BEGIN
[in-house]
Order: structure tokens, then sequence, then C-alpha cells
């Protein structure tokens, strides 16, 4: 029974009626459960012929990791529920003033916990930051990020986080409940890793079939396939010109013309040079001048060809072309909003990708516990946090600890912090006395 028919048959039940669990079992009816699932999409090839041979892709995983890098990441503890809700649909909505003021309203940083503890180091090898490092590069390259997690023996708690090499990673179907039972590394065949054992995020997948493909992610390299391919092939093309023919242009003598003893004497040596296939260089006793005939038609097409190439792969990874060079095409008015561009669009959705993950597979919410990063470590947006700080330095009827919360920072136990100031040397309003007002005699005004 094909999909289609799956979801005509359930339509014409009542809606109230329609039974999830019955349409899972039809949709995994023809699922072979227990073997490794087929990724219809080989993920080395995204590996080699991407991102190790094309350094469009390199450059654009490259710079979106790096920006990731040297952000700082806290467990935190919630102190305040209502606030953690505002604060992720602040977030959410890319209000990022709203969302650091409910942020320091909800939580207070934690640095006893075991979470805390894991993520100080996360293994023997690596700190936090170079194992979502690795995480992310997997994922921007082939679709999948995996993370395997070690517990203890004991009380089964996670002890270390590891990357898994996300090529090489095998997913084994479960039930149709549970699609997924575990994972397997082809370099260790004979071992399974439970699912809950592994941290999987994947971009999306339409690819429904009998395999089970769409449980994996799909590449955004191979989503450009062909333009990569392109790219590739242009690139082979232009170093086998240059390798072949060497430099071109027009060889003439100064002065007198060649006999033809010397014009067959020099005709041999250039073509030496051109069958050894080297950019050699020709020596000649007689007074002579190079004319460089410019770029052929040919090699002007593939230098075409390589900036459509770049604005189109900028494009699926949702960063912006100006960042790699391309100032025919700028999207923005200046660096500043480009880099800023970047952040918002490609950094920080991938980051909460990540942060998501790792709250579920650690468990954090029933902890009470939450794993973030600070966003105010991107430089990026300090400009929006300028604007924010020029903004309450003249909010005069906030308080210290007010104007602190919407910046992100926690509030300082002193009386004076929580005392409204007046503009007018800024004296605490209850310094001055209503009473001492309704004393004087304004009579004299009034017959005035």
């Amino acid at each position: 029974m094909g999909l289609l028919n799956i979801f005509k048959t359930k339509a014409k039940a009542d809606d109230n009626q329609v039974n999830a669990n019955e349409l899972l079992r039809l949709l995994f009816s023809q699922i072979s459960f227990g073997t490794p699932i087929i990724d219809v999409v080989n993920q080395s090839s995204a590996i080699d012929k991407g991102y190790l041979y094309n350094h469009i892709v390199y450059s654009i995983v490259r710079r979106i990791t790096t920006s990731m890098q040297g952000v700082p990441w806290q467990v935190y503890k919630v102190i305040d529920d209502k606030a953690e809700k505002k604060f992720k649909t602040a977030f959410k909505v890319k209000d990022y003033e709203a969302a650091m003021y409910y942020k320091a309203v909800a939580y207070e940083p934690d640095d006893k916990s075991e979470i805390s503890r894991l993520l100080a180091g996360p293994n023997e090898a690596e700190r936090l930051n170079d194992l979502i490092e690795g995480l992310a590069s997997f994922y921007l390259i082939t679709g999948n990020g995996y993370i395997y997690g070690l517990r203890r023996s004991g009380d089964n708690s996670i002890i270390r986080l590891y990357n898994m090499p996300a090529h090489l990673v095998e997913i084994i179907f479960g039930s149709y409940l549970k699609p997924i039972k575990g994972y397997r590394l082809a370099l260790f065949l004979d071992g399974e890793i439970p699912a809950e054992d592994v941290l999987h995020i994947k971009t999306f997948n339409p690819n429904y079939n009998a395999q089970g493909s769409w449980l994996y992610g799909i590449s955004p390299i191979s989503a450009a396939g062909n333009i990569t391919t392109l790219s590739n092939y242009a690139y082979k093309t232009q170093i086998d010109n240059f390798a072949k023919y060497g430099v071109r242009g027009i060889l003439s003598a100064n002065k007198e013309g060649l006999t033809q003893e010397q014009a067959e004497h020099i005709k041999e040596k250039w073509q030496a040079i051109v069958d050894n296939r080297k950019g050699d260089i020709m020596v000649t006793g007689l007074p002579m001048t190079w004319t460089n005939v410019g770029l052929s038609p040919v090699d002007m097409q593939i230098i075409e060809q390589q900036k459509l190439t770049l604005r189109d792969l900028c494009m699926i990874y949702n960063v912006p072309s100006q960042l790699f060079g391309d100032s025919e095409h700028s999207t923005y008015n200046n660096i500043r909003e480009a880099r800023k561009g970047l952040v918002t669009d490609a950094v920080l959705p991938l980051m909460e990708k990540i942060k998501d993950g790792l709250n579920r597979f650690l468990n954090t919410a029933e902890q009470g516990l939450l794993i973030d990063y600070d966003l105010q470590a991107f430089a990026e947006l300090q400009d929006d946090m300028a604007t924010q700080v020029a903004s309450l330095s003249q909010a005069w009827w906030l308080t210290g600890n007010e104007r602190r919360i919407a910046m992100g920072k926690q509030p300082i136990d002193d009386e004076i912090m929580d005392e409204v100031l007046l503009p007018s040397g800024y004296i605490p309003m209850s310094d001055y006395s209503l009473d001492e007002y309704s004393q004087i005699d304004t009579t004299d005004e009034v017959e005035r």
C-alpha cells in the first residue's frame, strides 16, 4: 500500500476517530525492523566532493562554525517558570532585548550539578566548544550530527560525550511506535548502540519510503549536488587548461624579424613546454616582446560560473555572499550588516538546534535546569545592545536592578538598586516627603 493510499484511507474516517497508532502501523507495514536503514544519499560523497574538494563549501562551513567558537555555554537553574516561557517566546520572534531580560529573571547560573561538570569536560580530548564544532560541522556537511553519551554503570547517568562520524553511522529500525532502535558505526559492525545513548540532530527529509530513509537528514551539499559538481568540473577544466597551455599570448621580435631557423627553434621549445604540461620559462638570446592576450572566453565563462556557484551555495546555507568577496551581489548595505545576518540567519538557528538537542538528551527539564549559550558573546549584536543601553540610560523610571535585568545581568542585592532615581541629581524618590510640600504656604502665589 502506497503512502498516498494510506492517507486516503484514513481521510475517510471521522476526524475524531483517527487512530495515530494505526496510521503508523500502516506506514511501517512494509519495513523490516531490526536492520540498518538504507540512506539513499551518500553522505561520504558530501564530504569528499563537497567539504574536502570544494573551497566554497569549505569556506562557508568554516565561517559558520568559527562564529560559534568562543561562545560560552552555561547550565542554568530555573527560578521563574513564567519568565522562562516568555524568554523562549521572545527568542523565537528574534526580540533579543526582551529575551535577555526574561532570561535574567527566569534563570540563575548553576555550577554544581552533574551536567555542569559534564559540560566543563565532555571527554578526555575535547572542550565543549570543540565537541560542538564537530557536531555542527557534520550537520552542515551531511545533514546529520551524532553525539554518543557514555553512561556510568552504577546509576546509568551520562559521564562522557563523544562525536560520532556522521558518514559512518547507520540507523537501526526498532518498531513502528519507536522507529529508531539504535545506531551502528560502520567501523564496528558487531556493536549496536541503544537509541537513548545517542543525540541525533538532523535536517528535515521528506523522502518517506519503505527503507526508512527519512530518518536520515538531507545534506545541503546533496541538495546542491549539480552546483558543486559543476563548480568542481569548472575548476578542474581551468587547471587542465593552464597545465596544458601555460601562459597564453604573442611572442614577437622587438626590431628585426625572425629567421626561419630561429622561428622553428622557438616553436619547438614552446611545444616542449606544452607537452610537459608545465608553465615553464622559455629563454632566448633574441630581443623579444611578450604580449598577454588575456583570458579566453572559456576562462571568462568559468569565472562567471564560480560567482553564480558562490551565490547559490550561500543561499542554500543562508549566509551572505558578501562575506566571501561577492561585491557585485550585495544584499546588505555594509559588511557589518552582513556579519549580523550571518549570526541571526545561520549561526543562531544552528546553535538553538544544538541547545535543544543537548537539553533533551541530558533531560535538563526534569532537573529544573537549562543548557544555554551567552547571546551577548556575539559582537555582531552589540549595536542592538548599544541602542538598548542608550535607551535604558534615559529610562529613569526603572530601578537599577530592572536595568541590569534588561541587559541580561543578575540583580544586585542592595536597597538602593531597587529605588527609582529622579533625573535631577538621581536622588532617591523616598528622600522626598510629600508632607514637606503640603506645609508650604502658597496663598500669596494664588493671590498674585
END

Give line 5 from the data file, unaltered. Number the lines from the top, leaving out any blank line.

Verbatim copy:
C-alpha cells in the first residue's frame, strides 16, 4: 500500500476517530525492523566532493562554525517558570532585548550539578566548544550530527560525550511506535548502540519510503549536488587548461624579424613546454616582446560560473555572499550588516538546534535546569545592545536592578538598586516627603 493510499484511507474516517497508532502501523507495514536503514544519499560523497574538494563549501562551513567558537555555554537553574516561557517566546520572534531580560529573571547560573561538570569536560580530548564544532560541522556537511553519551554503570547517568562520524553511522529500525532502535558505526559492525545513548540532530527529509530513509537528514551539499559538481568540473577544466597551455599570448621580435631557423627553434621549445604540461620559462638570446592576450572566453565563462556557484551555495546555507568577496551581489548595505545576518540567519538557528538537542538528551527539564549559550558573546549584536543601553540610560523610571535585568545581568542585592532615581541629581524618590510640600504656604502665589 502506497503512502498516498494510506492517507486516503484514513481521510475517510471521522476526524475524531483517527487512530495515530494505526496510521503508523500502516506506514511501517512494509519495513523490516531490526536492520540498518538504507540512506539513499551518500553522505561520504558530501564530504569528499563537497567539504574536502570544494573551497566554497569549505569556506562557508568554516565561517559558520568559527562564529560559534568562543561562545560560552552555561547550565542554568530555573527560578521563574513564567519568565522562562516568555524568554523562549521572545527568542523565537528574534526580540533579543526582551529575551535577555526574561532570561535574567527566569534563570540563575548553576555550577554544581552533574551536567555542569559534564559540560566543563565532555571527554578526555575535547572542550565543549570543540565537541560542538564537530557536531555542527557534520550537520552542515551531511545533514546529520551524532553525539554518543557514555553512561556510568552504577546509576546509568551520562559521564562522557563523544562525536560520532556522521558518514559512518547507520540507523537501526526498532518498531513502528519507536522507529529508531539504535545506531551502528560502520567501523564496528558487531556493536549496536541503544537509541537513548545517542543525540541525533538532523535536517528535515521528506523522502518517506519503505527503507526508512527519512530518518536520515538531507545534506545541503546533496541538495546542491549539480552546483558543486559543476563548480568542481569548472575548476578542474581551468587547471587542465593552464597545465596544458601555460601562459597564453604573442611572442614577437622587438626590431628585426625572425629567421626561419630561429622561428622553428622557438616553436619547438614552446611545444616542449606544452607537452610537459608545465608553465615553464622559455629563454632566448633574441630581443623579444611578450604580449598577454588575456583570458579566453572559456576562462571568462568559468569565472562567471564560480560567482553564480558562490551565490547559490550561500543561499542554500543562508549566509551572505558578501562575506566571501561577492561585491557585485550585495544584499546588505555594509559588511557589518552582513556579519549580523550571518549570526541571526545561520549561526543562531544552528546553535538553538544544538541547545535543544543537548537539553533533551541530558533531560535538563526534569532537573529544573537549562543548557544555554551567552547571546551577548556575539559582537555582531552589540549595536542592538548599544541602542538598548542608550535607551535604558534615559529610562529613569526603572530601578537599577530592572536595568541590569534588561541587559541580561543578575540583580544586585542592595536597597538602593531597587529605588527609582529622579533625573535631577538621581536622588532617591523616598528622600522626598510629600508632607514637606503640603506645609508650604502658597496663598500669596494664588493671590498674585